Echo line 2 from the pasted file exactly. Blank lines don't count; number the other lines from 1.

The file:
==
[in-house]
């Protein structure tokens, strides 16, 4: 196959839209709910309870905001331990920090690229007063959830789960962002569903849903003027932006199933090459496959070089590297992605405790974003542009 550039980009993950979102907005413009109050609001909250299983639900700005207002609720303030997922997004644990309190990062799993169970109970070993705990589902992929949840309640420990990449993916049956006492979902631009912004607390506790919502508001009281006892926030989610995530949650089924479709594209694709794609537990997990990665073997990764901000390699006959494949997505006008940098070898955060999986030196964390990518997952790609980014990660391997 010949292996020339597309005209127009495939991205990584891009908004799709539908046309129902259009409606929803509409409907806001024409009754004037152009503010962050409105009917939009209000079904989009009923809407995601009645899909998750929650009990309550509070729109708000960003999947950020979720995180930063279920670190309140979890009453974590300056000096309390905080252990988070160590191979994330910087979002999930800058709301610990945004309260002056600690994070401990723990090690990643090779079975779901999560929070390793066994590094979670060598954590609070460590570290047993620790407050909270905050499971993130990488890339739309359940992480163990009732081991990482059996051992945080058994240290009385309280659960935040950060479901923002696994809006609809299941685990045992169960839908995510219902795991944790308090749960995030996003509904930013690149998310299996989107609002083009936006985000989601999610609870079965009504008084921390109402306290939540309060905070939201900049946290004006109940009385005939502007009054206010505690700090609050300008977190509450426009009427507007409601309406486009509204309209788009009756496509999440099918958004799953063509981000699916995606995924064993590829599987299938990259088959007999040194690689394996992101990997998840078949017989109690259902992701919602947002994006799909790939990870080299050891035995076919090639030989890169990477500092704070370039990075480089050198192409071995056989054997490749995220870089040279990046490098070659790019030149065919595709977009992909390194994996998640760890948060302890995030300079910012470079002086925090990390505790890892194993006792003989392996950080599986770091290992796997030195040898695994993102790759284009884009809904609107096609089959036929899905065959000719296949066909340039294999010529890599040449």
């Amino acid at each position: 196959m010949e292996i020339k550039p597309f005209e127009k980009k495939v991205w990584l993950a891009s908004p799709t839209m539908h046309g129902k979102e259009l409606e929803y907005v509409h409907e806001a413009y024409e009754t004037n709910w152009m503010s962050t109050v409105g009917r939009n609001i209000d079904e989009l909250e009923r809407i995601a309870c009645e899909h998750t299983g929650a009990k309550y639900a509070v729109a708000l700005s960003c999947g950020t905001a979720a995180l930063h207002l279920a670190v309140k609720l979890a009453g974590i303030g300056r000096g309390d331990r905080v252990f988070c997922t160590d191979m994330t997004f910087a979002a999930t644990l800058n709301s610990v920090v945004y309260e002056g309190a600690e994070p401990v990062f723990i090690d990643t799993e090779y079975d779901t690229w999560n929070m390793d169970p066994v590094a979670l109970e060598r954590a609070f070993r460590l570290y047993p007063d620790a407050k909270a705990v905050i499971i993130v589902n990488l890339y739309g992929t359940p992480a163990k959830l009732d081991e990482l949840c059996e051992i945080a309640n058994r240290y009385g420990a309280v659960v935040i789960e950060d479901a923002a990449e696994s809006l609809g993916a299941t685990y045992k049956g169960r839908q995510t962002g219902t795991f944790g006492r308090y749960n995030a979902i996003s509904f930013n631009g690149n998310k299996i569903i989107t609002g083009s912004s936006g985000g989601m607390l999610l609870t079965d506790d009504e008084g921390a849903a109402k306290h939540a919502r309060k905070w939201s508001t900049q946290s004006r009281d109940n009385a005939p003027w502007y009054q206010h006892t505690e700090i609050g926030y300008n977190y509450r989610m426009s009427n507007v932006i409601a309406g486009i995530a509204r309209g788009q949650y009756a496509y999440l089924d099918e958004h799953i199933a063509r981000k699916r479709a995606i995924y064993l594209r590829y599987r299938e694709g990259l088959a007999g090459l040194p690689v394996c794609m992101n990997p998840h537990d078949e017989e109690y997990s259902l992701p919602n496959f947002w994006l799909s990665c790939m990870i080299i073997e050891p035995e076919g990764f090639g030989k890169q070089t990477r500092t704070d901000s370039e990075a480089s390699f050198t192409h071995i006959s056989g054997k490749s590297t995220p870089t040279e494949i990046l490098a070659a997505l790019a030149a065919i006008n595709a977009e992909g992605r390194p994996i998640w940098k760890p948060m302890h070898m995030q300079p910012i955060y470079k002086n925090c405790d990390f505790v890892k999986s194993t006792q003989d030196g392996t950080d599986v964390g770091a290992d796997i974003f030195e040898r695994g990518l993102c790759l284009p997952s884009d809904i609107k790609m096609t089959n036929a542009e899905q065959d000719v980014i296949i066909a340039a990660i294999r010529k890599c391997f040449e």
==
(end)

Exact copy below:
């Protein structure tokens, strides 16, 4: 196959839209709910309870905001331990920090690229007063959830789960962002569903849903003027932006199933090459496959070089590297992605405790974003542009 550039980009993950979102907005413009109050609001909250299983639900700005207002609720303030997922997004644990309190990062799993169970109970070993705990589902992929949840309640420990990449993916049956006492979902631009912004607390506790919502508001009281006892926030989610995530949650089924479709594209694709794609537990997990990665073997990764901000390699006959494949997505006008940098070898955060999986030196964390990518997952790609980014990660391997 010949292996020339597309005209127009495939991205990584891009908004799709539908046309129902259009409606929803509409409907806001024409009754004037152009503010962050409105009917939009209000079904989009009923809407995601009645899909998750929650009990309550509070729109708000960003999947950020979720995180930063279920670190309140979890009453974590300056000096309390905080252990988070160590191979994330910087979002999930800058709301610990945004309260002056600690994070401990723990090690990643090779079975779901999560929070390793066994590094979670060598954590609070460590570290047993620790407050909270905050499971993130990488890339739309359940992480163990009732081991990482059996051992945080058994240290009385309280659960935040950060479901923002696994809006609809299941685990045992169960839908995510219902795991944790308090749960995030996003509904930013690149998310299996989107609002083009936006985000989601999610609870079965009504008084921390109402306290939540309060905070939201900049946290004006109940009385005939502007009054206010505690700090609050300008977190509450426009009427507007409601309406486009509204309209788009009756496509999440099918958004799953063509981000699916995606995924064993590829599987299938990259088959007999040194690689394996992101990997998840078949017989109690259902992701919602947002994006799909790939990870080299050891035995076919090639030989890169990477500092704070370039990075480089050198192409071995056989054997490749995220870089040279990046490098070659790019030149065919595709977009992909390194994996998640760890948060302890995030300079910012470079002086925090990390505790890892194993006792003989392996950080599986770091290992796997030195040898695994993102790759284009884009809904609107096609089959036929899905065959000719296949066909340039294999010529890599040449």